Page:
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From closed won announcements, to telling you about an overdue close date on an opportunity, Salesforce email alerts have been a core interaction point with the CRM for as long as I’ve used it.

But with the rise of enterprise messaging, the inbox is no longer the sole place where this information is being communicated. Slack and Microsoft Teams are starting to become hubs for many notifications and workflows that once lived exclusively in email.

So are Salesforce email notifications dead? When does it make sense to use one vs. the other?

This article provides you with a framework for which notification channel makes the most sense to engage your team with based on the contents and purpose of the communication.

Below is a quick overview. Feel free to jump around:

Let’s dive in!

The Two Primary Salesforce Alert Paradigms


We may intuitively understand why we alert our teams to things, but I think it’s helpful to distill it to its core as a frame for this discussion.

 

Communicate Information


People must be aware of what is happening to ultimately make decisions, acknowledge milestones, and take actions. The higher the “customer IQ” of your organization, the better your team will be able to quickly take the next best actions.

 

Aid, Guide, and Drive Behavior


Let’s be honest: a lot of alerts are simply just to remind us to do stuff we need to do. These can be things we already know we need to do, or perhaps nudges when we’ve failed to complete the correct action in a timely manner.

These types of alerts are powerful if they result in an improvement in the desired behavior.

Almost all alerts are related to these two categories of information sharing (visibility) or driving behavior. So as you think about the efficacy of your current alerting strategy, ask yourself:

  • To what degree are we all on the same page about the most important information across the organization?
  • Are my teams taking the appropriate behaviors consistently and easily based on my current alerting workflows?

Even if the answer is yes, there may still be an opportunity to improve the work streams of your organization.

Foundational Questions That Underpin Your Alerting Strategy


Before we go into the nuances of what type of information is best suited for email alerts vs. Slack or MS Teams, there are things you should get clear on upfront that might make your alerting strategy better.

 

Where does the majority of your team and the broader company spend time?


If your team has zero adoption of Slack or Microsoft Teams, then it probably isn’t the best idea to put important information or workstreams only on that platform.

The same goes for email.

Ideally, you want to engage your team where they like working and are responsive across devices. Most companies use both messaging and email pretty well, which makes either, or a combination of both, a viable option.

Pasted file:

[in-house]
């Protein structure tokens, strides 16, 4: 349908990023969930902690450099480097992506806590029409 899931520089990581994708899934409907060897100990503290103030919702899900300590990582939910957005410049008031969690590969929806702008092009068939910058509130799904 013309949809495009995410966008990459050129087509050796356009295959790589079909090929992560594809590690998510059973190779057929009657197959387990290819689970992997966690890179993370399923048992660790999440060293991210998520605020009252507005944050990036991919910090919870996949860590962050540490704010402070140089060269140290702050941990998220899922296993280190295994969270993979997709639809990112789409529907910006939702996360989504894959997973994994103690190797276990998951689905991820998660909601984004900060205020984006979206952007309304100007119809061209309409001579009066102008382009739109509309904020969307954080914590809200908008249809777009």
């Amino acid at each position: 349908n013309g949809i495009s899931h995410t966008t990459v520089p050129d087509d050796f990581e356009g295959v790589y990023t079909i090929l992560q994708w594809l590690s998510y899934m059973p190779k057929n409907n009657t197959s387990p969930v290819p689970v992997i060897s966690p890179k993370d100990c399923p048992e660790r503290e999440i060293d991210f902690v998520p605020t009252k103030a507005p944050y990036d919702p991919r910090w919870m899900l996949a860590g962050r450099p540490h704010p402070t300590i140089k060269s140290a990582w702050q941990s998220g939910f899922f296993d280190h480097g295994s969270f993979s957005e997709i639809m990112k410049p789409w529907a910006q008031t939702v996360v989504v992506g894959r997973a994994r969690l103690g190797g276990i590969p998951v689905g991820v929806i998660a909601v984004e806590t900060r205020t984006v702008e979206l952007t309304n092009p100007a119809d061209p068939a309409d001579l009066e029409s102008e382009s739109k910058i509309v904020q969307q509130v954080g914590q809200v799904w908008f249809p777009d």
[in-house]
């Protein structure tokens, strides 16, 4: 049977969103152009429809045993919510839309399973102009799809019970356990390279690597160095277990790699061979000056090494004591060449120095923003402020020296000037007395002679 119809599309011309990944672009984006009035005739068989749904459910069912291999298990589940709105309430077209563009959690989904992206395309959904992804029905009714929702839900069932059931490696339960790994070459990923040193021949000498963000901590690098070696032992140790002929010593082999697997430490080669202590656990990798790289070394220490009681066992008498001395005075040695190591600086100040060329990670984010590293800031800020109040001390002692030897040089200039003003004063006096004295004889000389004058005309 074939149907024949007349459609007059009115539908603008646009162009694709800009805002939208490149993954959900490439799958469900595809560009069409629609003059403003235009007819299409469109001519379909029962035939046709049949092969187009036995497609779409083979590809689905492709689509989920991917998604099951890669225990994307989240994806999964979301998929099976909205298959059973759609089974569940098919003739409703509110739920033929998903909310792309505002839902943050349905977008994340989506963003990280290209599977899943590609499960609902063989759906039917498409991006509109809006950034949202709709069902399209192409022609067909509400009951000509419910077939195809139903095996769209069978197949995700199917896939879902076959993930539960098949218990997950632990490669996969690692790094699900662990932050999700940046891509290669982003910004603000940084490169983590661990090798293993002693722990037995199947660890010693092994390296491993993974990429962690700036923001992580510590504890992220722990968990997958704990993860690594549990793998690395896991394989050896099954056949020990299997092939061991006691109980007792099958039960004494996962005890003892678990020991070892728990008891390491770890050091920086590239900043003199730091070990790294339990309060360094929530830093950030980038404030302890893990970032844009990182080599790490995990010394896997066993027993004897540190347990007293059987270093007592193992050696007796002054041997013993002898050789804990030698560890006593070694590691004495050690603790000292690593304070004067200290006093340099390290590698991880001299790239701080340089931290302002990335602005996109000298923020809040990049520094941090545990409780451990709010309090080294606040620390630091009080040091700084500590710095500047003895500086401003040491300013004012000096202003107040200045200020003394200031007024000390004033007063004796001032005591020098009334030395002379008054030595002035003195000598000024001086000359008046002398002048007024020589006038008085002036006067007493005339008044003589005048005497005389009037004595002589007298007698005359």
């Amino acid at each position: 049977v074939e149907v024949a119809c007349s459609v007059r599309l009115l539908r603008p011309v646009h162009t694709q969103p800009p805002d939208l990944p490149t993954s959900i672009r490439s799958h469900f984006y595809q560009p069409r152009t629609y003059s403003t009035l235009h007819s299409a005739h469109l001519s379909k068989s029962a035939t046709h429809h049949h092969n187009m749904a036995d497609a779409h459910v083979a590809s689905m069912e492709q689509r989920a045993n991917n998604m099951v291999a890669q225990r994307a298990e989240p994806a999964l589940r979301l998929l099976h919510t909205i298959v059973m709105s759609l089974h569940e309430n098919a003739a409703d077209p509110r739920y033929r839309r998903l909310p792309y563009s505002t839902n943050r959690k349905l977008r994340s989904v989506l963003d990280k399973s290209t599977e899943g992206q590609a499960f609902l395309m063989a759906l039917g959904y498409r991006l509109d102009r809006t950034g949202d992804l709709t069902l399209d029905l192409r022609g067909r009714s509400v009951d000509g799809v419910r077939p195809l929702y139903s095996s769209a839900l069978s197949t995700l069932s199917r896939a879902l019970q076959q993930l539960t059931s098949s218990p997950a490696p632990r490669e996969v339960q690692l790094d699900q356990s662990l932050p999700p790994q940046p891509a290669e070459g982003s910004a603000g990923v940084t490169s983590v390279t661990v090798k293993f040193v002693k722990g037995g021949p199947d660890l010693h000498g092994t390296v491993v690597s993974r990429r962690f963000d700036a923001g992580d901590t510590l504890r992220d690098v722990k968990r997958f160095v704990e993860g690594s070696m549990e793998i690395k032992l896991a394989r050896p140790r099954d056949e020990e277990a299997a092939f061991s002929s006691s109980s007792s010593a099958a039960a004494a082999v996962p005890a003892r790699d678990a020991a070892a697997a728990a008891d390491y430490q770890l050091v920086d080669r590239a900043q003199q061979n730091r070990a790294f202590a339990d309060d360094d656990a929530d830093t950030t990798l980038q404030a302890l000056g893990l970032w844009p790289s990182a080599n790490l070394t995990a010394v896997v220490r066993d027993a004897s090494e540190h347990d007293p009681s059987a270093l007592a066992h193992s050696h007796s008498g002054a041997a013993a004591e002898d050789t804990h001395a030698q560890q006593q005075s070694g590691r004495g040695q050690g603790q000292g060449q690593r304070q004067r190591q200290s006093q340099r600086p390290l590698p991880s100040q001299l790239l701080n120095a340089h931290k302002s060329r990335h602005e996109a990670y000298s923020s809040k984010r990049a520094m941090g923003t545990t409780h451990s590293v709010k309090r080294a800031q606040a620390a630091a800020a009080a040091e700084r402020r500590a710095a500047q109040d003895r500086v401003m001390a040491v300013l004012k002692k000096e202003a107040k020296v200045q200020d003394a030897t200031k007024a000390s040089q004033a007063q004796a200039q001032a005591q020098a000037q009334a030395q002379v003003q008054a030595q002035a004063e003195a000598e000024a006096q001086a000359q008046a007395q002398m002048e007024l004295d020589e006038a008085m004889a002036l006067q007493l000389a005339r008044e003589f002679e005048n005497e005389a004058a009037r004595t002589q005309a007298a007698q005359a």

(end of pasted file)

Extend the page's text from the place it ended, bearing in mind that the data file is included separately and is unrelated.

If your team has not adopted messaging, but you want them to, it might be a good idea to start to pick a Salesforce + messaging integration strategy and duplicate Salesforce notifications in messaging simply as a carrot to get people engaged there while still having most things run through email.

What do you prioritize the inbox for?


Though more and more companies are beginning to talk to customers in Slack channels using Slack Connect, this is still very much a nascent behavior.

Most people still predominantly use email to talk to prospects and customers. At the same time, most companies predominantly use messaging for internal communication.

So what does this mean for system notifications and workflows?

For customer facing roles, many studies have proven that being attentive and responsive results in better outcomes. Therefore, it is becoming increasingly common to prioritize email for external communication.

If you choose to insert system notifications like Salesforce alerts in this place, just know that they will be competing for the same attention as customer communication. This type of context switching can result in slower response times and deprioritizing system communications altogether.

We suggest that you establish a point of view on both of these questions to frame the predominant place for your Salesforce alerts going forward.

 

The Pros of Alerting in Slack or MS Teams


There’s a lot of elements of messaging that make it an ideal place to alert your team. Let’s look at them in the vein of what we’re trying to accomplish in the first place which is information flow and behavioral change.

 

Communication and Information Flow

 

Expanded Visibility


In many cases, Slack or MS Teams is a place the entire company lives. This means more people can have access to information from Salesforce than in emails limited to users of a system.

Yes, your product, engineering, marketing, and HR teams care about what’s going on with customers, too. This is one reason Salesforce is calling Slack the new Digital HQ.

 

Built in, non-disruptive collaboration


Information is often a catalyst for discussion. This can be probing questions or acknowledgement like when someone sets a meeting or wins a deal.

Because messaging is real-time, collaboration around a Salesforce signal happens more quickly than in email.

Components like threading messages around alerts means that these discussions can be attached to information in a way that doesn’t hijack the channel or everyone’s workspace.

Emojis can be used to acknowledge someone for an achievement like a new closed won deal.



This is a much better user experience than 35 “reply all” messages to a closed won email that clogs everyone's inbox.

 

Opt-In vs. Push (and how this means boosts your “Customer IQ”)


One of the beauty of channels is that people can opt-in to subscribe to them.

This is different from email alerts in that often people are assigned to them without necessarily opting in. I can’t even see all the potential email alerts I could potentially subscribe to in my organization if I wanted to unless I am a savvy admin.

This is very different when compared to the messaging paradigm where users are curators of their own information vs. subjugated to admins or management's will. I can very easily search and join channels that I find relevant that are topical as it relates to information flow:

 

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This has broad implications for Customer 360 and information flow.